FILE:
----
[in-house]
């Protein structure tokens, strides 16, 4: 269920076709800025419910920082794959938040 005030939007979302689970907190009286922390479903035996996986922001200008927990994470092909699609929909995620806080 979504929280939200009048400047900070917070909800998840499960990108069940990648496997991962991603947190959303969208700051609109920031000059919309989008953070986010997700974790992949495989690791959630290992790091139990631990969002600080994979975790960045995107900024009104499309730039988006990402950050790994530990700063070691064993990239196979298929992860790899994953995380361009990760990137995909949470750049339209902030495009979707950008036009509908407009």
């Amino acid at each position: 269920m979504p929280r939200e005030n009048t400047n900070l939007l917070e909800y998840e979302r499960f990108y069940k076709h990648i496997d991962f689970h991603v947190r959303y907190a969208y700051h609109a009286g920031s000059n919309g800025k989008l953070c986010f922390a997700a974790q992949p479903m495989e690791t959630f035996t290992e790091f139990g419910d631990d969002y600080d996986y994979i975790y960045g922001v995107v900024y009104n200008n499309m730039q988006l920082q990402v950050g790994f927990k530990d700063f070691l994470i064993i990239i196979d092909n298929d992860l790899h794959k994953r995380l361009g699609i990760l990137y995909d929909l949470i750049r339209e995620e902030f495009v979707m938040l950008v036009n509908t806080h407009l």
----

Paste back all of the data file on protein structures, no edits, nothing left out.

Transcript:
[in-house]
């Protein structure tokens, strides 16, 4: 269920076709800025419910920082794959938040 005030939007979302689970907190009286922390479903035996996986922001200008927990994470092909699609929909995620806080 979504929280939200009048400047900070917070909800998840499960990108069940990648496997991962991603947190959303969208700051609109920031000059919309989008953070986010997700974790992949495989690791959630290992790091139990631990969002600080994979975790960045995107900024009104499309730039988006990402950050790994530990700063070691064993990239196979298929992860790899994953995380361009990760990137995909949470750049339209902030495009979707950008036009509908407009």
């Amino acid at each position: 269920m979504p929280r939200e005030n009048t400047n900070l939007l917070e909800y998840e979302r499960f990108y069940k076709h990648i496997d991962f689970h991603v947190r959303y907190a969208y700051h609109a009286g920031s000059n919309g800025k989008l953070c986010f922390a997700a974790q992949p479903m495989e690791t959630f035996t290992e790091f139990g419910d631990d969002y600080d996986y994979i975790y960045g922001v995107v900024y009104n200008n499309m730039q988006l920082q990402v950050g790994f927990k530990d700063f070691l994470i064993i990239i196979d092909n298929d992860l790899h794959k994953r995380l361009g699609i990760l990137y995909d929909l949470i750049r339209e995620e902030f495009v979707m938040l950008v036009n509908t806080h407009l």